My husband turned 70 this week. I thought it would be appropriate to share the story of his birth, since it’s also the week of Israel’s birthday. Here is his story, in his own words:
I was born in Germany after the War. My mother and my grandmother had assumed false identities and were able to live in Berlin throughout the war. They were considered “aliens” since my grandmother came from Russia to Germany after WWI to marry my grandfather, but my mother and grandmother were not known as Jews. Every moment they lived in fear that they would be caught, and their true Jewish identities revealed. Even though they did not suffer in concentration and death camps like other Jews, they experienced much physical and emotional abuse when they were taken as “foreign laborers” to work within Germany. My mother was sent as slave labor to a farm where she was with other “alien” teenagers. Unfortunately the other teenaged forced laborers were Polish boys who, even though they shared similar circumstances with my mother for not being German, nevertheless were cruel to her in ways I will not share here.
My grandmother was forced to plant trees in the dead of winter, a senseless task and impossible digging in the frozen ground, and she suffered from pain in her chest her entire life due to the frostbite she suffered then.
My grandfather had been murdered in 1934 just as the Nazis were coming to power. He was a painter, and he painted a neighbor’s house who had recently joined the then-new Nazi party. When my grandfather asked for payment, the Nazi laughed and went straight to the police, telling them that my grandfather had stolen from him which was a complete lie. When he realized he was a wanted man, my grandfather fled illegally across the border, thinking it was temporary until things cooled down.
One day my grandmother got a knock on the door. It was the police, and they held my grandfather’s picture in their hands. They asked her if she knew this man. What should she do? If my grandmother said she knew him, they might arrest her as well, or take away my mother, who was a young girl. If she said no, she might not find out what happened to him. It was a terrible choice. She decided to say she didn’t know him, and in fact she was an agunah for most of the rest of her life until decades later when she found out he had been shot while trying to cross back illegally into Germany at the border to return home.
My father was the only survivor of his very large family (it seems they were Belz chassidim – – ironically my father was also the only one who was not religiously observant). He ran to the forest to become a partisan, and fought during the entire war, escaping death through many miracles, many times. He had begged his family to escape to the forest from the ghetto, but they refused. He lived with survivor’s guilt, however, and many nightmares. My childhood in America, where we came when I was six, was not easy. There was tension in the house due to my parents’ experiences during the War and how it affected them and their relationship to their three sons, of which I’m the eldest.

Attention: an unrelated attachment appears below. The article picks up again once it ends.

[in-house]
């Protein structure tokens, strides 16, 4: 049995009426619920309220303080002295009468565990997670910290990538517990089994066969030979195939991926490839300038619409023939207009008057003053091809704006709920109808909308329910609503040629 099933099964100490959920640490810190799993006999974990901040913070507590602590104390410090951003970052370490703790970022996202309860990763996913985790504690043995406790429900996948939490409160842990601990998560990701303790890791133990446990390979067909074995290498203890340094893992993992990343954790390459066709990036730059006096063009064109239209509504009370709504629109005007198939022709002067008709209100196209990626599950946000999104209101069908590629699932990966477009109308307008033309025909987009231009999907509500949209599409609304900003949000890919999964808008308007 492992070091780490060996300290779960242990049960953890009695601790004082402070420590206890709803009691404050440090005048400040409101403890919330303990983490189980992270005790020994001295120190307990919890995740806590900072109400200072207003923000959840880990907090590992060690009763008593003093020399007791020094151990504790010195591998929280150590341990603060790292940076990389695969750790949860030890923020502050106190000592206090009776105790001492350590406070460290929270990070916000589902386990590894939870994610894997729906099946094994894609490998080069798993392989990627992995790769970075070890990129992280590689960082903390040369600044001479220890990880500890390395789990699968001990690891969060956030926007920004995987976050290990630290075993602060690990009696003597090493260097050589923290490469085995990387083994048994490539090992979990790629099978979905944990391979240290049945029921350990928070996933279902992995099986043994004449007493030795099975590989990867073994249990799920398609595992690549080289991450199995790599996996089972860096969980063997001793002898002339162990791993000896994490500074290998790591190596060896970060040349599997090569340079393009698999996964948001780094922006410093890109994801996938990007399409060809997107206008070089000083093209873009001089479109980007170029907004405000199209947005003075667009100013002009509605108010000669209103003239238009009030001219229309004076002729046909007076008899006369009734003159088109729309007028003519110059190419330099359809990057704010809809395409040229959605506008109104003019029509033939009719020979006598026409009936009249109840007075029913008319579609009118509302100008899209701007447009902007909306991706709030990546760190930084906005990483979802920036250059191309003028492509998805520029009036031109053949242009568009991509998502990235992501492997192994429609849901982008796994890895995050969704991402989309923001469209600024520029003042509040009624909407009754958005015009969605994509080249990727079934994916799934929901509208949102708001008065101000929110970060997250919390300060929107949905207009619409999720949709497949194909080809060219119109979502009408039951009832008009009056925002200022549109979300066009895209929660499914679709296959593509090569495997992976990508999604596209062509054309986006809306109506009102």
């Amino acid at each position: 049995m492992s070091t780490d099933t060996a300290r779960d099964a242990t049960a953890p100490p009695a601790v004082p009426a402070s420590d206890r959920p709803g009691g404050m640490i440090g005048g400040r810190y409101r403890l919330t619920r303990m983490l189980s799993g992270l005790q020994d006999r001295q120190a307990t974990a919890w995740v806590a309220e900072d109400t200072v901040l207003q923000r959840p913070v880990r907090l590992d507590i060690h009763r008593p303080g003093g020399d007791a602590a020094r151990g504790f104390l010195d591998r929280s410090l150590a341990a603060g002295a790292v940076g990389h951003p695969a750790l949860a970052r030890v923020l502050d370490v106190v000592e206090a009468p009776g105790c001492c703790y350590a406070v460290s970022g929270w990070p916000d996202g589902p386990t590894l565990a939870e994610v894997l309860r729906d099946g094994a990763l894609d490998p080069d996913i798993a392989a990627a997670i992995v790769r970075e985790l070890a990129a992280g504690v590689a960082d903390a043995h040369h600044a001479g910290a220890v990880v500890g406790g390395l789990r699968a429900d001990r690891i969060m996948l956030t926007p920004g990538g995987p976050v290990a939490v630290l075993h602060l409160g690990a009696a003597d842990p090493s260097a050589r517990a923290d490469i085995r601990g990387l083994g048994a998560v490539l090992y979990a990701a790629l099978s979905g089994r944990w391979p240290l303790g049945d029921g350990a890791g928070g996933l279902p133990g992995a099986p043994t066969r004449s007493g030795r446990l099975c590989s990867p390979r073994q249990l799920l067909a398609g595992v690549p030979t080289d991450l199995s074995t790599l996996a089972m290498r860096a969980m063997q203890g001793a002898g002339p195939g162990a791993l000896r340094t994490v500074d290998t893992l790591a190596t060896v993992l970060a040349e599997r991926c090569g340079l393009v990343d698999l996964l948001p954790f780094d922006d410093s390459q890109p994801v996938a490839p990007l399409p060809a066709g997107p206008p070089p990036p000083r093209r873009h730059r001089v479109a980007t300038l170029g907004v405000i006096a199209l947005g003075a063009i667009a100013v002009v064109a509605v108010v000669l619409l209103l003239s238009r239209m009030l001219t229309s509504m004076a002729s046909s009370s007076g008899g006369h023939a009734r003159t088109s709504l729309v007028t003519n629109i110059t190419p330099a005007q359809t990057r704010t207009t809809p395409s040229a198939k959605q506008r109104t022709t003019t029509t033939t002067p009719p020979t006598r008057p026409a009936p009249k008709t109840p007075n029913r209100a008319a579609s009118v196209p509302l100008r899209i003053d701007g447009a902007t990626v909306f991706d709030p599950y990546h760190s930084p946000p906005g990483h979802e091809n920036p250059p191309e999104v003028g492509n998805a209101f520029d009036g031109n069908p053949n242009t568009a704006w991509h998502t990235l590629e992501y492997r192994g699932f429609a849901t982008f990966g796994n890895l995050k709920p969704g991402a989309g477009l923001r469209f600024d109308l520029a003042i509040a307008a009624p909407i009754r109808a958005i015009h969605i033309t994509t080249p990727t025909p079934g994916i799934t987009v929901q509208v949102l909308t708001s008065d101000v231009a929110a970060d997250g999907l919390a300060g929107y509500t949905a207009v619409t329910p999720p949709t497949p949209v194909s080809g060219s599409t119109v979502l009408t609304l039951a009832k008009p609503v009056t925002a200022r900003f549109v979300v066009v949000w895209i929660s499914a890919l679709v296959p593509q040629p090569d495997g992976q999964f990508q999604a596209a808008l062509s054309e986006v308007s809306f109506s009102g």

My parents met after the war in Germany and started a new life there. I don’t know if it’s accurate, but my mother told me I was the first Jewish baby to be born in the newly rededicated and restored Jewish hospital in post-war Berlin. There were terrible shortages and hunger after the war, and the only way to survive was to be active in the black market. Since there was so little food, there was no expectation of a festive meal for the bris. At that time, usually the only thing that was given to guests at a bris was shnapps and cigarettes, both highly prized and very expensive on the black market. I was born on Shabbat, and my father was very excited about this because it meant he would only have to give out schnapps and not have to supply cigarettes for the brit mila (circumcision ceremony), since smoking is forbidden on Shabbat.
Amazingly, a week after I was born, my brit mila was on medinat Israel’s first birthday – when Israel became a State and the very first Yom Ha’atzma’ut (Independence Day) was celebrated. It really was an incredible miracle – – a new life after so much destruction and loss, and now a new homeland for the Jews. I feel very privileged to be able to celebrate my 70th birthday and Yom Haatzmaut in our Holy Land, and very blessed that as I celebrate the remaining 50 years of my life, G-d willing I will do so in my home in the Galil in Israel, since I made aliyah with my wife a year ago. I feel it closes a very large and complicated circle.
The thought of turning 70 is something I did not want to think about: it means I’m old! But truthfully I am so very grateful for the blessings which HaShem has bestowed upon me, for my children and grandchildren, my friends, my marriage, my life in Israel, and my work. For both my wife and myself, we never grew up with a grandfather, and our fathers died when we were teenagers. The fact that my children are adults and we are expecting our 17th grandchild this week IY”H, is truly a miracle. I can only say ‘hodu lashem ki tov, ki l’olam chasdo” and Baruch Atah Adon–, Elokaynu Melech HaOlam, Shehechiyanu, Vkiyamanu, vhigiyanu lazman hazeh ( We are thankful for God’s goodness, His kindness is ever-present. Bless You G-d for giving us life, and bringing us to this day).